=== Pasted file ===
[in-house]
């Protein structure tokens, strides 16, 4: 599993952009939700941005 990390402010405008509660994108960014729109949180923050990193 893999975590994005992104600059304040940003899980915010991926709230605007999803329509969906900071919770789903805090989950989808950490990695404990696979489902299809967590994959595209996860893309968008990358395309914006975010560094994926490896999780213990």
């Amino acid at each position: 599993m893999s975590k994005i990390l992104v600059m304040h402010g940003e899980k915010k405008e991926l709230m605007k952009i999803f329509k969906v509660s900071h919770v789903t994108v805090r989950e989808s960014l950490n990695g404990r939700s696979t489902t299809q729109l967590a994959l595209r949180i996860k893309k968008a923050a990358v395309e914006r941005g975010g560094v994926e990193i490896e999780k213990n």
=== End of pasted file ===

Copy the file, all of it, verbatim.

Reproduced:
[in-house]
């Protein structure tokens, strides 16, 4: 599993952009939700941005 990390402010405008509660994108960014729109949180923050990193 893999975590994005992104600059304040940003899980915010991926709230605007999803329509969906900071919770789903805090989950989808950490990695404990696979489902299809967590994959595209996860893309968008990358395309914006975010560094994926490896999780213990």
């Amino acid at each position: 599993m893999s975590k994005i990390l992104v600059m304040h402010g940003e899980k915010k405008e991926l709230m605007k952009i999803f329509k969906v509660s900071h919770v789903t994108v805090r989950e989808s960014l950490n990695g404990r939700s696979t489902t299809q729109l967590a994959l595209r949180i996860k893309k968008a923050a990358v395309e914006r941005g975010g560094v994926e990193i490896e999780k213990n």